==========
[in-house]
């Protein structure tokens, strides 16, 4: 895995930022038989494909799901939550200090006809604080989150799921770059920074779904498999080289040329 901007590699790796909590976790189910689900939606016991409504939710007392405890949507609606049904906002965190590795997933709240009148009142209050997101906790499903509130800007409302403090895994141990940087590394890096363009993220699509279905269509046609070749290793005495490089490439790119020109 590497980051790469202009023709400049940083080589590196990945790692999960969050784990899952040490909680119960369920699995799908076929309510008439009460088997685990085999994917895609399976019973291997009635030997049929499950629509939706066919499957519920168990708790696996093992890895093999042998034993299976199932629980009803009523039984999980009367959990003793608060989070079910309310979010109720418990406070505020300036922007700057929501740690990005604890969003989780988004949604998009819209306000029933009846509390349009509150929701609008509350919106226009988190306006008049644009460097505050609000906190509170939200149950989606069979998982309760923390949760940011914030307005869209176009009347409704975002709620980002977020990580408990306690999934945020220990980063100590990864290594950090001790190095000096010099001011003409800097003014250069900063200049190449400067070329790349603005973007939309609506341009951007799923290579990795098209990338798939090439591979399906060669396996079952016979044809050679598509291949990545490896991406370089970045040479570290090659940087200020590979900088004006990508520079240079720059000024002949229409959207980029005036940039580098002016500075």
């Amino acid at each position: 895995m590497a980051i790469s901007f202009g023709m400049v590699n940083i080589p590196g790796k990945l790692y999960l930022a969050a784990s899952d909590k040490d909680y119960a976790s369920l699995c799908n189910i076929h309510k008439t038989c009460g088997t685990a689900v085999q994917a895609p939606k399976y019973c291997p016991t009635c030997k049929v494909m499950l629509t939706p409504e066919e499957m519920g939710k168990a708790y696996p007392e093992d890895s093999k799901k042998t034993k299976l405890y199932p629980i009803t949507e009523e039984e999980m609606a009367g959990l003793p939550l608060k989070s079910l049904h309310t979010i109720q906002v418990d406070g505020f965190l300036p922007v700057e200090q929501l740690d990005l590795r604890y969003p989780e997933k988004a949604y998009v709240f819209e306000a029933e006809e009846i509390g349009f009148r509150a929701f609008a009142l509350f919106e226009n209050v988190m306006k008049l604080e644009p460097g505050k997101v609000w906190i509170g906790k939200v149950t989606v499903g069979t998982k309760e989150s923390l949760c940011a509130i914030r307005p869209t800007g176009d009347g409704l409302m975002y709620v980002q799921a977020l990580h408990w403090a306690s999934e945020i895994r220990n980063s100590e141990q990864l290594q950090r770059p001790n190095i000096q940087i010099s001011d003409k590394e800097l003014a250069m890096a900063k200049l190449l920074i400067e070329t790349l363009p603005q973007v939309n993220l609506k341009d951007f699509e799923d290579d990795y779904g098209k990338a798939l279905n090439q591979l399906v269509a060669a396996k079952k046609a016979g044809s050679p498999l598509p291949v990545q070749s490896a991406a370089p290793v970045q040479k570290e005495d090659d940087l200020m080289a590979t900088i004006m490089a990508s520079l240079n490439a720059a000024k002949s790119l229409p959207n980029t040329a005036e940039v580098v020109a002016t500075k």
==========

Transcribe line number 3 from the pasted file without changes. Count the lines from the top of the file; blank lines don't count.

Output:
């Amino acid at each position: 895995m590497a980051i790469s901007f202009g023709m400049v590699n940083i080589p590196g790796k990945l790692y999960l930022a969050a784990s899952d909590k040490d909680y119960a976790s369920l699995c799908n189910i076929h309510k008439t038989c009460g088997t685990a689900v085999q994917a895609p939606k399976y019973c291997p016991t009635c030997k049929v494909m499950l629509t939706p409504e066919e499957m519920g939710k168990a708790y696996p007392e093992d890895s093999k799901k042998t034993k299976l405890y199932p629980i009803t949507e009523e039984e999980m609606a009367g959990l003793p939550l608060k989070s079910l049904h309310t979010i109720q906002v418990d406070g505020f965190l300036p922007v700057e200090q929501l740690d990005l590795r604890y969003p989780e997933k988004a949604y998009v709240f819209e306000a029933e006809e009846i509390g349009f009148r509150a929701f609008a009142l509350f919106e226009n209050v988190m306006k008049l604080e644009p460097g505050k997101v609000w906190i509170g906790k939200v149950t989606v499903g069979t998982k309760e989150s923390l949760c940011a509130i914030r307005p869209t800007g176009d009347g409704l409302m975002y709620v980002q799921a977020l990580h408990w403090a306690s999934e945020i895994r220990n980063s100590e141990q990864l290594q950090r770059p001790n190095i000096q940087i010099s001011d003409k590394e800097l003014a250069m890096a900063k200049l190449l920074i400067e070329t790349l363009p603005q973007v939309n993220l609506k341009d951007f699509e799923d290579d990795y779904g098209k990338a798939l279905n090439q591979l399906v269509a060669a396996k079952k046609a016979g044809s050679p498999l598509p291949v990545q070749s490896a991406a370089p290793v970045q040479k570290e005495d090659d940087l200020m080289a590979t900088i004006m490089a990508s520079l240079n490439a720059a000024k002949s790119l229409p959207n980029t040329a005036e940039v580098v020109a002016t500075k």